Commersonia amystia facts for kids
Quick facts for kidsCommersonia amystia
|Cultivated specimen in Bundanoon|
Commersonia amystia is a species of flowering plant in the family Malvaceae and endemic to eastern Australia. It is a dwarf shrub with narrow egg-shaped leaves that are densely covered with star-like hairs on the lower surface, and has flowers with five white sepals that turn pink as they age, and five smaller white petals.
Commersonia amystia is a dwarf, prostrate to low-lying shrub that typically grows to a height of 10–30 cm (3.9–11.8 in) and has densely hairy branchlets. Juvenile leaves have three lobes and are up to 53 mm (2.1 in) long and 31 mm (1.2 in) wide with small serrations in the edges. The adult leaves are narrow egg-shaped, 2.5–32 mm (0.098–1.260 in) long and 1.5–9.2 mm (0.059–0.362 in) wide on a petiole 0.8–2.5 mm (0.031–0.098 in) long. They are covered with white star-like hairs, densely so on the lower surface, and have wavy or irreglarly-toothed edges. The flowers are usually arranged in groups of two to four, the groups on a hairy peduncle 2.5–18 mm (0.098–0.709 in) long, the individual flowers on hairy pedicels 2–8.5 mm (0.079–0.335 in) long. The flowers have five white, petal-like sepals, sometimes pink at the base, 3.9–5.8 mm (0.15–0.23 in) long, and five white, cup-shaped petals about 2–3 mm (0.079–0.118 in) long and wide, red near the base with a white ligule 1–2 mm (0.039–0.079 in) long on the end. Five white staminodes surround the central stye. Flowering occurs from August to October and the fruit is a capsule 8–10 mm (0.31–0.39 in) long and 11.5–13 mm (0.45–0.51 in) wide, densely-covered with soft white hairs and bristles.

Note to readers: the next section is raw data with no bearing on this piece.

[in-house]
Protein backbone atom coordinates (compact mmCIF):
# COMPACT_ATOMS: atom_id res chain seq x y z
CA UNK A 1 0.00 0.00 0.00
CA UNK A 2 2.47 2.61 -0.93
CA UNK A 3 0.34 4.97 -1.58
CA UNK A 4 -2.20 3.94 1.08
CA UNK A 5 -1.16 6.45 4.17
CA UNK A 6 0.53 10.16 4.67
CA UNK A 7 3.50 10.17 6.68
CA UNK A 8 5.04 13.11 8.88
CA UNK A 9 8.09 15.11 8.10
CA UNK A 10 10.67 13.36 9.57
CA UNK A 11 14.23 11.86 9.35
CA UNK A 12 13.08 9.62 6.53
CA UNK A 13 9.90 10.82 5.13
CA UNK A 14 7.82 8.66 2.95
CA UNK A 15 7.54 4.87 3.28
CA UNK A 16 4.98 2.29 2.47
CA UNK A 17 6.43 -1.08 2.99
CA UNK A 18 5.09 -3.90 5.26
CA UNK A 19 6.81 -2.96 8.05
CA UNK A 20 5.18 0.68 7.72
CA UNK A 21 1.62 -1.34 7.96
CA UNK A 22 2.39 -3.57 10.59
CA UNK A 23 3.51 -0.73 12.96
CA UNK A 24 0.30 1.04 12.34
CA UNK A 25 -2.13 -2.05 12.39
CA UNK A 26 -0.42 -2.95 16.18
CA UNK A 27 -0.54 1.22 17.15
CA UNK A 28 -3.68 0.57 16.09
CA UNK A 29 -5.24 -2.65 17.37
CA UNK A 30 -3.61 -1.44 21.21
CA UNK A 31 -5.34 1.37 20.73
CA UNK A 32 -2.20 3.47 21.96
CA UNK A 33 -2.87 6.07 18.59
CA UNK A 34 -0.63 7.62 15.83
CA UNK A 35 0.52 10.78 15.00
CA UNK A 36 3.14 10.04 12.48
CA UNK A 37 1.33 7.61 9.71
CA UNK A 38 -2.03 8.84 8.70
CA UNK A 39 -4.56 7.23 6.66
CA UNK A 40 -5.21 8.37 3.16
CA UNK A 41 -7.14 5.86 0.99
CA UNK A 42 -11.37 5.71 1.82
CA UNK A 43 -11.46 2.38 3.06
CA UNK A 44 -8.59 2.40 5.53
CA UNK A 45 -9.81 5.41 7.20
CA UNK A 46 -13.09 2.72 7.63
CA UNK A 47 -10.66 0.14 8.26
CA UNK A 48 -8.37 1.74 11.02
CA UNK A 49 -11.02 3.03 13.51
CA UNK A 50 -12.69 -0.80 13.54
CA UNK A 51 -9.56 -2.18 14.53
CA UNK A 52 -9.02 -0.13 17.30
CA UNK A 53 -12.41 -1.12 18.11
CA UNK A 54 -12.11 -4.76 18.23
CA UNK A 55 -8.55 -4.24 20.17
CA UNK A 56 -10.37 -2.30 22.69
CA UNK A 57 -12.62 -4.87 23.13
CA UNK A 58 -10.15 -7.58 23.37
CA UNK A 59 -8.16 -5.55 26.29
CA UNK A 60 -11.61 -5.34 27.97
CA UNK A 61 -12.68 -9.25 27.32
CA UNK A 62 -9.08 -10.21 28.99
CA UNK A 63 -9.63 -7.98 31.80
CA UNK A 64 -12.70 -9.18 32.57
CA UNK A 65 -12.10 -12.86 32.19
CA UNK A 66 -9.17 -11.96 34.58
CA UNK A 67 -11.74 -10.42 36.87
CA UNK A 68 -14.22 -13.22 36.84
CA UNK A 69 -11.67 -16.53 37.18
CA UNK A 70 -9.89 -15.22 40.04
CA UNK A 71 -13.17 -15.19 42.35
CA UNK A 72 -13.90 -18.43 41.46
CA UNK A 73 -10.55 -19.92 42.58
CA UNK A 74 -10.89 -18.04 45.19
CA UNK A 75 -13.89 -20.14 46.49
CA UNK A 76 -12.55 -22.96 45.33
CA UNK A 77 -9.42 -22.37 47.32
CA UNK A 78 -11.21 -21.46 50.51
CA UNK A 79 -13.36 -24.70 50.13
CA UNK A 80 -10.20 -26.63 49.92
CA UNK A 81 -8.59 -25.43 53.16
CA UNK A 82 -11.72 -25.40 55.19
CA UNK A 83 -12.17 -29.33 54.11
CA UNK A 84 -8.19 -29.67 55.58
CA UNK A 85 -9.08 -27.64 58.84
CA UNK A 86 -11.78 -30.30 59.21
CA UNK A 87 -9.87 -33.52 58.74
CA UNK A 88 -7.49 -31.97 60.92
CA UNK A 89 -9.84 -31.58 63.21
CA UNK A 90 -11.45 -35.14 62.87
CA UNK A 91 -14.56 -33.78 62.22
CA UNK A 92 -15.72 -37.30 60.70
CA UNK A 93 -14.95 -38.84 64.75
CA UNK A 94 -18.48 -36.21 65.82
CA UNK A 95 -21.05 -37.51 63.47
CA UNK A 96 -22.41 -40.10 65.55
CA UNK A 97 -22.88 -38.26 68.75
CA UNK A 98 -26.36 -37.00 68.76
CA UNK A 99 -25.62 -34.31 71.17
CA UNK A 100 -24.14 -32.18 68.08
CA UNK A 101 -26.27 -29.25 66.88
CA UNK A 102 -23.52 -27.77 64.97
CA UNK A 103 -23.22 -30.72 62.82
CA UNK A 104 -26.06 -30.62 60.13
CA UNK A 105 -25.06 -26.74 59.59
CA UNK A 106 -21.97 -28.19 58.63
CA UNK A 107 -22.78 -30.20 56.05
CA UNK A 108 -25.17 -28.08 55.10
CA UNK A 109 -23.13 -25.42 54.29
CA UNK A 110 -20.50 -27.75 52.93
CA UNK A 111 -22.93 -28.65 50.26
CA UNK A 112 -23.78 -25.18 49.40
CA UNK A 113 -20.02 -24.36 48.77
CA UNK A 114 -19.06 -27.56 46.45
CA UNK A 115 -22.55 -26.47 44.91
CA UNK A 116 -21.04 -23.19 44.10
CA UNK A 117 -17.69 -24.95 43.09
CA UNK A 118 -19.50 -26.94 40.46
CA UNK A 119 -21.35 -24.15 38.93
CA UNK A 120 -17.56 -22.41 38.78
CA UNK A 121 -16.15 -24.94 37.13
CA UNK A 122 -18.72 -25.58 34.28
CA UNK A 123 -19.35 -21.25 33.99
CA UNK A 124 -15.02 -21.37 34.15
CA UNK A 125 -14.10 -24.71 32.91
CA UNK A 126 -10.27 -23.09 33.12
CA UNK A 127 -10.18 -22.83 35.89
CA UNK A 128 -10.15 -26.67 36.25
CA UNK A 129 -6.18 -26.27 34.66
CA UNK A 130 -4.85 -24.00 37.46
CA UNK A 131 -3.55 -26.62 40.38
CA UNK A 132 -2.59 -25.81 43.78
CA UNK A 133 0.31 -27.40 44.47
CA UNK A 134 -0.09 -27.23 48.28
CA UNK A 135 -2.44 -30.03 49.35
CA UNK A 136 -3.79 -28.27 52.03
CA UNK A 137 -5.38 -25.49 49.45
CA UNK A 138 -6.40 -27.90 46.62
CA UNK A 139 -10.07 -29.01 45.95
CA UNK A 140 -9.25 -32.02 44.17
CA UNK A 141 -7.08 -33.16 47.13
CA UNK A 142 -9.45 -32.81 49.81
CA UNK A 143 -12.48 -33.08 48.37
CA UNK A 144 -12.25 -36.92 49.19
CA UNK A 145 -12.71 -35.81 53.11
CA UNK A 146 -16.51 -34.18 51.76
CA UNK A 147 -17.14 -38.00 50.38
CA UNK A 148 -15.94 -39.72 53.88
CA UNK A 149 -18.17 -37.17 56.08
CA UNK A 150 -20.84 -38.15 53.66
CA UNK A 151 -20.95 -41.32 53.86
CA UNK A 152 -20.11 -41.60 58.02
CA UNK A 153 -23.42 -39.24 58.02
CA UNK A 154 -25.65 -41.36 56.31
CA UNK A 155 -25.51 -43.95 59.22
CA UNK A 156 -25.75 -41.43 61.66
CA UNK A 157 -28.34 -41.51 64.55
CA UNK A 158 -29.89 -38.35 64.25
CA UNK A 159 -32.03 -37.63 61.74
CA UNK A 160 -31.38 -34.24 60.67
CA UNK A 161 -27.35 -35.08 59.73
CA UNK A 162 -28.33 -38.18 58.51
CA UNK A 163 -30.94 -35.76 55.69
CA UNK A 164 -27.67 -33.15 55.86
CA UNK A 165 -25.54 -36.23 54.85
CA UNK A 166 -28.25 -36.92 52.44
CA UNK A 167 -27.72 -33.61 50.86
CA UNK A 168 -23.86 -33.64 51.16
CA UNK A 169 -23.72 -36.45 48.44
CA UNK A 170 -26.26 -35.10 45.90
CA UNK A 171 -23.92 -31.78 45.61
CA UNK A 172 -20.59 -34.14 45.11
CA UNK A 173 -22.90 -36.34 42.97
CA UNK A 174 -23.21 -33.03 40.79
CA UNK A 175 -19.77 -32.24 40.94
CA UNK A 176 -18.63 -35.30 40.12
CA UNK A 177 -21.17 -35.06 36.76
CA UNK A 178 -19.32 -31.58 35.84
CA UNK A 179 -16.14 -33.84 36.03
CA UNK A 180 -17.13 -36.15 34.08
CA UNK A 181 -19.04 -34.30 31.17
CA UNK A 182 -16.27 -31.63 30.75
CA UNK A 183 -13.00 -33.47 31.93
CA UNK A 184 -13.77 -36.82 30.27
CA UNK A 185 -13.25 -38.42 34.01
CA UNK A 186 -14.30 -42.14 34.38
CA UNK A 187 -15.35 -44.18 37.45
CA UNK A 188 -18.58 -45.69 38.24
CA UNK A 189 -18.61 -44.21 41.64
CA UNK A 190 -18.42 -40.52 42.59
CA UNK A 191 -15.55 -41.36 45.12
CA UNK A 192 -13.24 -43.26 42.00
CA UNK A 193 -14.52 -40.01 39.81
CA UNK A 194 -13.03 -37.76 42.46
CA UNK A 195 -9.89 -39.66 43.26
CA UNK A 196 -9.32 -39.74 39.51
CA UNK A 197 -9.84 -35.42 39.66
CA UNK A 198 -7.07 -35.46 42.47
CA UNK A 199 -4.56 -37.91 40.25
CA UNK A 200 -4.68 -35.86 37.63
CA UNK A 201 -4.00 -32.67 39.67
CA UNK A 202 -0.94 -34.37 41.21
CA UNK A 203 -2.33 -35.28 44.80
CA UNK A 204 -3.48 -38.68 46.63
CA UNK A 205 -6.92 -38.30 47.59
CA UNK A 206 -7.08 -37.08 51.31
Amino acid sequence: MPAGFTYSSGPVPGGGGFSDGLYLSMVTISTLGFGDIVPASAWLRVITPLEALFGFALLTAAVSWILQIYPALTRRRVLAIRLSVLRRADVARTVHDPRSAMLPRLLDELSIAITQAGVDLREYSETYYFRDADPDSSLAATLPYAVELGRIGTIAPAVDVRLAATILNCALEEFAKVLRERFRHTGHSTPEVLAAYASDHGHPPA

Commersonia amystia was first formally described in 2008 by Carolyn F. Wilkins and Lachlan Mackenzie Copeland in the journal Telopea from material collected by Copeland near Inverell in 2003. The specific epithet (amystia) means "large cup" and refers to the base of the petals.
Distribution and habitat
Commersonia amystia appears to be killed by fire but to germinate abundantly after, then appears to become senescent a few years later.
Commersonia amystia Facts for Kids. Kiddle Encyclopedia.